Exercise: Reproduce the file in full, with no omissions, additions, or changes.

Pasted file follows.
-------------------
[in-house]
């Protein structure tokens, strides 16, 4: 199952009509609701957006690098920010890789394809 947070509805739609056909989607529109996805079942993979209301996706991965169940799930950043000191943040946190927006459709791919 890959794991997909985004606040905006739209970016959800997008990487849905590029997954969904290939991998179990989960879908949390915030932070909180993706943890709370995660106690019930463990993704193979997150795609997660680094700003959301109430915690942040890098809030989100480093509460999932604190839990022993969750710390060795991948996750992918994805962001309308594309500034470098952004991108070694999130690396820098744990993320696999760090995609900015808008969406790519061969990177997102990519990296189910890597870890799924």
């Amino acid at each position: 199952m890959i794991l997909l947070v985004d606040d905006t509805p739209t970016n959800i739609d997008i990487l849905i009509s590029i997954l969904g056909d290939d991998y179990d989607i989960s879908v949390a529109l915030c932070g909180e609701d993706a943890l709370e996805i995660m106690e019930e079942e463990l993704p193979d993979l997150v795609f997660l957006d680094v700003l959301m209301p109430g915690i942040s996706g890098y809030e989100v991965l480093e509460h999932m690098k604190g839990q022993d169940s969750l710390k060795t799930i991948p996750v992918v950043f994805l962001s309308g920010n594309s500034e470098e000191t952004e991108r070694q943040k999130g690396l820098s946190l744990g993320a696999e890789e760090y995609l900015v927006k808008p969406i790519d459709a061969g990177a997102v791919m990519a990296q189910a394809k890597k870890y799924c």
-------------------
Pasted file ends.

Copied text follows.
[in-house]
């Protein structure tokens, strides 16, 4: 199952009509609701957006690098920010890789394809 947070509805739609056909989607529109996805079942993979209301996706991965169940799930950043000191943040946190927006459709791919 890959794991997909985004606040905006739209970016959800997008990487849905590029997954969904290939991998179990989960879908949390915030932070909180993706943890709370995660106690019930463990993704193979997150795609997660680094700003959301109430915690942040890098809030989100480093509460999932604190839990022993969750710390060795991948996750992918994805962001309308594309500034470098952004991108070694999130690396820098744990993320696999760090995609900015808008969406790519061969990177997102990519990296189910890597870890799924």
């Amino acid at each position: 199952m890959i794991l997909l947070v985004d606040d905006t509805p739209t970016n959800i739609d997008i990487l849905i009509s590029i997954l969904g056909d290939d991998y179990d989607i989960s879908v949390a529109l915030c932070g909180e609701d993706a943890l709370e996805i995660m106690e019930e079942e463990l993704p193979d993979l997150v795609f997660l957006d680094v700003l959301m209301p109430g915690i942040s996706g890098y809030e989100v991965l480093e509460h999932m690098k604190g839990q022993d169940s969750l710390k060795t799930i991948p996750v992918v950043f994805l962001s309308g920010n594309s500034e470098e000191t952004e991108r070694q943040k999130g690396l820098s946190l744990g993320a696999e890789e760090y995609l900015v927006k808008p969406i790519d459709a061969g990177a997102v791919m990519a990296q189910a394809k890597k870890y799924c």